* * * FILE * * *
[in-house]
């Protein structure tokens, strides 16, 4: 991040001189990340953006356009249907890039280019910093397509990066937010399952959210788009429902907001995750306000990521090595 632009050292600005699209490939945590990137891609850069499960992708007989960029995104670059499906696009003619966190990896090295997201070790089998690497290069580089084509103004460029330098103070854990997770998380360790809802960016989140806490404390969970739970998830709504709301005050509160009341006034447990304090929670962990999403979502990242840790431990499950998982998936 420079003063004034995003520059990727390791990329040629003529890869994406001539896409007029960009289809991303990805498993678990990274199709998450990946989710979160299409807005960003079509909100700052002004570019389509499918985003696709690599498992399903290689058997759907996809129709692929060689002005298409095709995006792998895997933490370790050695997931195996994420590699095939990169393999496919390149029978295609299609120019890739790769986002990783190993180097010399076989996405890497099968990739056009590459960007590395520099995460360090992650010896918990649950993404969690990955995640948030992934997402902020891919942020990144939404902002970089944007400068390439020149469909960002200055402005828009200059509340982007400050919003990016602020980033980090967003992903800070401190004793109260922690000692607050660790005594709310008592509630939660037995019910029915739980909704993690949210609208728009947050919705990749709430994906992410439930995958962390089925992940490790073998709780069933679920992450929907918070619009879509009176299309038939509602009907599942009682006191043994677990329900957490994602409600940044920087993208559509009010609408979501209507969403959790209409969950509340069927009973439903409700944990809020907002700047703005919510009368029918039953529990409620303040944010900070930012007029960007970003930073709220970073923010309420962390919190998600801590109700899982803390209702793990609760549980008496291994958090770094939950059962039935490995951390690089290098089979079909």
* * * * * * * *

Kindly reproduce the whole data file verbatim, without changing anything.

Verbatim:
[in-house]
């Protein structure tokens, strides 16, 4: 991040001189990340953006356009249907890039280019910093397509990066937010399952959210788009429902907001995750306000990521090595 632009050292600005699209490939945590990137891609850069499960992708007989960029995104670059499906696009003619966190990896090295997201070790089998690497290069580089084509103004460029330098103070854990997770998380360790809802960016989140806490404390969970739970998830709504709301005050509160009341006034447990304090929670962990999403979502990242840790431990499950998982998936 420079003063004034995003520059990727390791990329040629003529890869994406001539896409007029960009289809991303990805498993678990990274199709998450990946989710979160299409807005960003079509909100700052002004570019389509499918985003696709690599498992399903290689058997759907996809129709692929060689002005298409095709995006792998895997933490370790050695997931195996994420590699095939990169393999496919390149029978295609299609120019890739790769986002990783190993180097010399076989996405890497099968990739056009590459960007590395520099995460360090992650010896918990649950993404969690990955995640948030992934997402902020891919942020990144939404902002970089944007400068390439020149469909960002200055402005828009200059509340982007400050919003990016602020980033980090967003992903800070401190004793109260922690000692607050660790005594709310008592509630939660037995019910029915739980909704993690949210609208728009947050919705990749709430994906992410439930995958962390089925992940490790073998709780069933679920992450929907918070619009879509009176299309038939509602009907599942009682006191043994677990329900957490994602409600940044920087993208559509009010609408979501209507969403959790209409969950509340069927009973439903409700944990809020907002700047703005919510009368029918039953529990409620303040944010900070930012007029960007970003930073709220970073923010309420962390919190998600801590109700899982803390209702793990609760549980008496291994958090770094939950059962039935490995951390690089290098089979079909």